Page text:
What is it?
This is Nissan's all new X-Trail 4x4. The last one was a popular car; it's surprising still, even after Nissan’s long years of making 4x4s, to discover that it sold so many. Over 800,000 examples sold worldwide, around 50,000 of them in Britain, but it’s Nissan’s cars that somehow seem better known. Perhaps it’s the profusion of Micras and the shoals of ageing Primera minicabs that do it.
Either way, the X-Trail has been a success, breaking all kinds of sales records. More than that, it’s so well liked, research reveals, that owners don’t want it changed. Which is why Nissan is serving more of the same, but with its abilities extended, equipment increased and some rough edges buffed smooth.
There’s been a restyle, too. It still looks like an X-Trail – that was the aim, given the research – but with some unfortunate distendings, to these eyes at least.
What's it like?
In most other departments, thankfully, the changes Nissan has made to the X-Trail are all gains. Most obvious are the refinements and the superior cabin quality. The new dashboard is constructed entirely from soft-touch plastics, and though of somewhat bluff architecture, it’s good to look at, well stocked and convenient.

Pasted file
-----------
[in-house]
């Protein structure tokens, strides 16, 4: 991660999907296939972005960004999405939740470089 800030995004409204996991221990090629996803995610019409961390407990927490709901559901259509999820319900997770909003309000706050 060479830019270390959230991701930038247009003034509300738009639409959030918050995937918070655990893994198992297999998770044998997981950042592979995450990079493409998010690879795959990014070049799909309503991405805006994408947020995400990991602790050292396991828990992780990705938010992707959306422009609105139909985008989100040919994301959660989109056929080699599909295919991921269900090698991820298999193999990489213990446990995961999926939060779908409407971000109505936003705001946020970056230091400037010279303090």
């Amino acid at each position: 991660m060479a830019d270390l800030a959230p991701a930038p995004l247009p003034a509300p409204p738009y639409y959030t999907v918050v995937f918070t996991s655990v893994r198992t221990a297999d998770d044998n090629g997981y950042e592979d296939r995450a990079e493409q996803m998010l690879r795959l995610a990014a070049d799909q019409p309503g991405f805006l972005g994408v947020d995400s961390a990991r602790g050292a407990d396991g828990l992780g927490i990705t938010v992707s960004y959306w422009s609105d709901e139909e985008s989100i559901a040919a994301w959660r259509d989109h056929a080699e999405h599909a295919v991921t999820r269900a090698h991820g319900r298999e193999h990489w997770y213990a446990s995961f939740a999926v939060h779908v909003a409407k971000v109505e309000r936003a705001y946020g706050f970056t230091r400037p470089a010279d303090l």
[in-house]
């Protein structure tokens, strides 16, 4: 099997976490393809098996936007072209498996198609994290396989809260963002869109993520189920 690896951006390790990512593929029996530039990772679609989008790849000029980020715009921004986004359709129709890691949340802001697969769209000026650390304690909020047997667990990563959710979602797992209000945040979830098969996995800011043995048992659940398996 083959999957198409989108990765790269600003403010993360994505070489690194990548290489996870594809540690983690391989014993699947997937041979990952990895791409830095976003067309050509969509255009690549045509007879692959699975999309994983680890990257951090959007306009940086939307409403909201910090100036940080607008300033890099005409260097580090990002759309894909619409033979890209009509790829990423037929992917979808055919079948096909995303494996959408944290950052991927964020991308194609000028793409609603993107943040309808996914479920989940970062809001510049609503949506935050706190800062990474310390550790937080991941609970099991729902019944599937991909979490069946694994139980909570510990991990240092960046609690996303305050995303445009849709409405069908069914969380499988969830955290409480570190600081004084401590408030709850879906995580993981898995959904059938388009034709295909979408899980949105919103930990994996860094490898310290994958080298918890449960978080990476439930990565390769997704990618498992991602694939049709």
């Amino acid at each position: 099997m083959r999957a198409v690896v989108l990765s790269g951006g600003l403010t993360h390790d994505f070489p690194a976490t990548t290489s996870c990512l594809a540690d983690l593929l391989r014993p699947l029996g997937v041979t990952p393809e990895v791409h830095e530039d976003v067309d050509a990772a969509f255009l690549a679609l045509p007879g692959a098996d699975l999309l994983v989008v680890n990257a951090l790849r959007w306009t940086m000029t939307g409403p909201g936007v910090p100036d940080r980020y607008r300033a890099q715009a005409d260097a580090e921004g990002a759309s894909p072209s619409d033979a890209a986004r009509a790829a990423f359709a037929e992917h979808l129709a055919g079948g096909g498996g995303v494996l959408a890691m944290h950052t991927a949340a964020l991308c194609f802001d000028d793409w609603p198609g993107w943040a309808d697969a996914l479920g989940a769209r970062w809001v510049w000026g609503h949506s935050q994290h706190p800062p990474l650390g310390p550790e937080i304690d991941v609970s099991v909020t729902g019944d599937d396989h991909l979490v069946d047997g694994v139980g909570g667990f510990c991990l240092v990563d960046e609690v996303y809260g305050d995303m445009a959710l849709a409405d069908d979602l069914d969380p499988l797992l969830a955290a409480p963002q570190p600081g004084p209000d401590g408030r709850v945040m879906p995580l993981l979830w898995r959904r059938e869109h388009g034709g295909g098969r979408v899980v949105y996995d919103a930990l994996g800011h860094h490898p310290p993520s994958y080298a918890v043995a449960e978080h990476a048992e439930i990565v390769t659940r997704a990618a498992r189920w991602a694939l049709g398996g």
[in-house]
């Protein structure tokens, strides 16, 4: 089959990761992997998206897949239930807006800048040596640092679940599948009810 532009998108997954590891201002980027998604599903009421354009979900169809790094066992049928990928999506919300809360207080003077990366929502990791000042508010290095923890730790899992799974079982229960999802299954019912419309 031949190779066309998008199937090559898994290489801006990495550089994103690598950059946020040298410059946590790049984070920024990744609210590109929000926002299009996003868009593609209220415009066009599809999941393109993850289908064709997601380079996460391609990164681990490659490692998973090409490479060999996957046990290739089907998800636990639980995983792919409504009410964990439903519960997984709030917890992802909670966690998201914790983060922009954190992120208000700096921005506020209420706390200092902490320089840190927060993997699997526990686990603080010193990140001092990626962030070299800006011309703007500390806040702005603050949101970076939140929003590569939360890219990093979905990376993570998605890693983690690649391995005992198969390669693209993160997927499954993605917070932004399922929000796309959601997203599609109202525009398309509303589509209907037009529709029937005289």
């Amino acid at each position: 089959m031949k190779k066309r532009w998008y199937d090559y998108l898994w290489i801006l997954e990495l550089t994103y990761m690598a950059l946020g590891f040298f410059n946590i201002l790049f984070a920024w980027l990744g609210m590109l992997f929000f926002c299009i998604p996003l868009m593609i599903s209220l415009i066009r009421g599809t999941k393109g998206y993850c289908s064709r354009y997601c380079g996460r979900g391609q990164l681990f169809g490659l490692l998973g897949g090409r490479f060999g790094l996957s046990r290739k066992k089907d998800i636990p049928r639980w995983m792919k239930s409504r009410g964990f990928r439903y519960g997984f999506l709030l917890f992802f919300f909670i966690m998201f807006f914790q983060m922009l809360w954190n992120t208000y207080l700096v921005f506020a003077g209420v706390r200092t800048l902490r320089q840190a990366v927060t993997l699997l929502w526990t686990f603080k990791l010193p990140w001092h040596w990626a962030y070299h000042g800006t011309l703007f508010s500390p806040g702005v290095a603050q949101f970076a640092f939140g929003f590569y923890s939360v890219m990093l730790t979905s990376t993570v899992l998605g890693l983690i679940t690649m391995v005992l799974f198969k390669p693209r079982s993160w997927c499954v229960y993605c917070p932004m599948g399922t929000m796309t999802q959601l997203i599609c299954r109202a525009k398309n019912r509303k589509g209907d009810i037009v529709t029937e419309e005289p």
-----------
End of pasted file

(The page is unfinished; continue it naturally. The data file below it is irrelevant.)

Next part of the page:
Also new is 50-litres worth of storage space, ranging from eight cup-holders (four of them chilled), a lined dash-top box and plenty more bins, cubbies and boxes. The cabin’s roomy too, though it’s a shame that the rear seat doesn’t slide (at least it is split 40:20:40) and that there are no sixth and seventh seats in the much-enlarged boot.
Life’s more tranquil inside, too. The 171bhp diesel (there’s a 148bhp version too, plus a pair of petrols) is mostly subdued, smooth and reasonably potent. A slick six-speed ’box allows progress brisk enough to test a chassis that’s tidy, supple and lightly entertaining. The understeer-neutralising efforts of the intelligent four-wheel drive system are challenged in tight bends, when the outside-front tyre struggles, but many will appreciate a largely crash-free and supple ride.
And it’s been built for fairly serious off-roading, like Land Rover’s Freelander. A rotary knob allows you to run in front-drive (improving economy), automatic four wheel-drive (apportioning torque between axles, up to a 50:50 ratio) or with the centre diff locked. The wheels are individually and automatically braked to mimic axle diffs via the switchable ESP, and there’s hill descent control and a hill-holder. The result is impressive get-out-of-trouble traction across trying topography.